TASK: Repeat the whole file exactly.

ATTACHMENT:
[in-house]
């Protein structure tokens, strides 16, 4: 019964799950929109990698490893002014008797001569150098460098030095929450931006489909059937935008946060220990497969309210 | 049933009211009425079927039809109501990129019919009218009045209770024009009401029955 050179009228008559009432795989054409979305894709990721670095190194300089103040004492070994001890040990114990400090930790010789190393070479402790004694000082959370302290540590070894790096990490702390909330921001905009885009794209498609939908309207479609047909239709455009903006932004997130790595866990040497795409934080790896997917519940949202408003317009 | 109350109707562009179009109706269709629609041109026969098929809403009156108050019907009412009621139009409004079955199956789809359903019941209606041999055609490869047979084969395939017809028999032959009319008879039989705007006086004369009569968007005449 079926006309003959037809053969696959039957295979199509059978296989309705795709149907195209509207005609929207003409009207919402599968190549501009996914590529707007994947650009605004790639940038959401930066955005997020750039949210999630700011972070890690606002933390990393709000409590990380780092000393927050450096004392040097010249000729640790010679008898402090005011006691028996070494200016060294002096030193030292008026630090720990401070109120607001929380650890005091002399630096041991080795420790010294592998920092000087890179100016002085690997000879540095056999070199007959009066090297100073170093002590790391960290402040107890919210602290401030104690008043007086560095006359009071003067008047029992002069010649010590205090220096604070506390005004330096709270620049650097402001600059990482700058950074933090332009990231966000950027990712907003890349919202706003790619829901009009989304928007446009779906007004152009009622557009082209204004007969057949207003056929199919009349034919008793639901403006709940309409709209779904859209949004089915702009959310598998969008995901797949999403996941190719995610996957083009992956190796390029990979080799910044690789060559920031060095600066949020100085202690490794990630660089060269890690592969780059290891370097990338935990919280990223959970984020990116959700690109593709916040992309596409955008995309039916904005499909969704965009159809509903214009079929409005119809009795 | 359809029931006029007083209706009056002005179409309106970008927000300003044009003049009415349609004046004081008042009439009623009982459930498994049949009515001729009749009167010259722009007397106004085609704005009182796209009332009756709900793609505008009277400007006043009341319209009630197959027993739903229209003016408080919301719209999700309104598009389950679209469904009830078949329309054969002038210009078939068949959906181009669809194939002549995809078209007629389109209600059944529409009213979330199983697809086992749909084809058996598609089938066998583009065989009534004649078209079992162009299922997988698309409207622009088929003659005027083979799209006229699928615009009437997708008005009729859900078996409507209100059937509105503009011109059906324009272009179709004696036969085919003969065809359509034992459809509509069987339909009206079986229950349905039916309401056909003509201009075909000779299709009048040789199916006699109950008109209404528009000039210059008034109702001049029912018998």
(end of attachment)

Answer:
[in-house]
């Protein structure tokens, strides 16, 4: 019964799950929109990698490893002014008797001569150098460098030095929450931006489909059937935008946060220990497969309210 | 049933009211009425079927039809109501990129019919009218009045209770024009009401029955 050179009228008559009432795989054409979305894709990721670095190194300089103040004492070994001890040990114990400090930790010789190393070479402790004694000082959370302290540590070894790096990490702390909330921001905009885009794209498609939908309207479609047909239709455009903006932004997130790595866990040497795409934080790896997917519940949202408003317009 | 109350109707562009179009109706269709629609041109026969098929809403009156108050019907009412009621139009409004079955199956789809359903019941209606041999055609490869047979084969395939017809028999032959009319008879039989705007006086004369009569968007005449 079926006309003959037809053969696959039957295979199509059978296989309705795709149907195209509207005609929207003409009207919402599968190549501009996914590529707007994947650009605004790639940038959401930066955005997020750039949210999630700011972070890690606002933390990393709000409590990380780092000393927050450096004392040097010249000729640790010679008898402090005011006691028996070494200016060294002096030193030292008026630090720990401070109120607001929380650890005091002399630096041991080795420790010294592998920092000087890179100016002085690997000879540095056999070199007959009066090297100073170093002590790391960290402040107890919210602290401030104690008043007086560095006359009071003067008047029992002069010649010590205090220096604070506390005004330096709270620049650097402001600059990482700058950074933090332009990231966000950027990712907003890349919202706003790619829901009009989304928007446009779906007004152009009622557009082209204004007969057949207003056929199919009349034919008793639901403006709940309409709209779904859209949004089915702009959310598998969008995901797949999403996941190719995610996957083009992956190796390029990979080799910044690789060559920031060095600066949020100085202690490794990630660089060269890690592969780059290891370097990338935990919280990223959970984020990116959700690109593709916040992309596409955008995309039916904005499909969704965009159809509903214009079929409005119809009795 | 359809029931006029007083209706009056002005179409309106970008927000300003044009003049009415349609004046004081008042009439009623009982459930498994049949009515001729009749009167010259722009007397106004085609704005009182796209009332009756709900793609505008009277400007006043009341319209009630197959027993739903229209003016408080919301719209999700309104598009389950679209469904009830078949329309054969002038210009078939068949959906181009669809194939002549995809078209007629389109209600059944529409009213979330199983697809086992749909084809058996598609089938066998583009065989009534004649078209079992162009299922997988698309409207622009088929003659005027083979799209006229699928615009009437997708008005009729859900078996409507209100059937509105503009011109059906324009272009179709004696036969085919003969065809359509034992459809509509069987339909009206079986229950349905039916309401056909003509201009075909000779299709009048040789199916006699109950008109209404528009000039210059008034109702001049029912018998």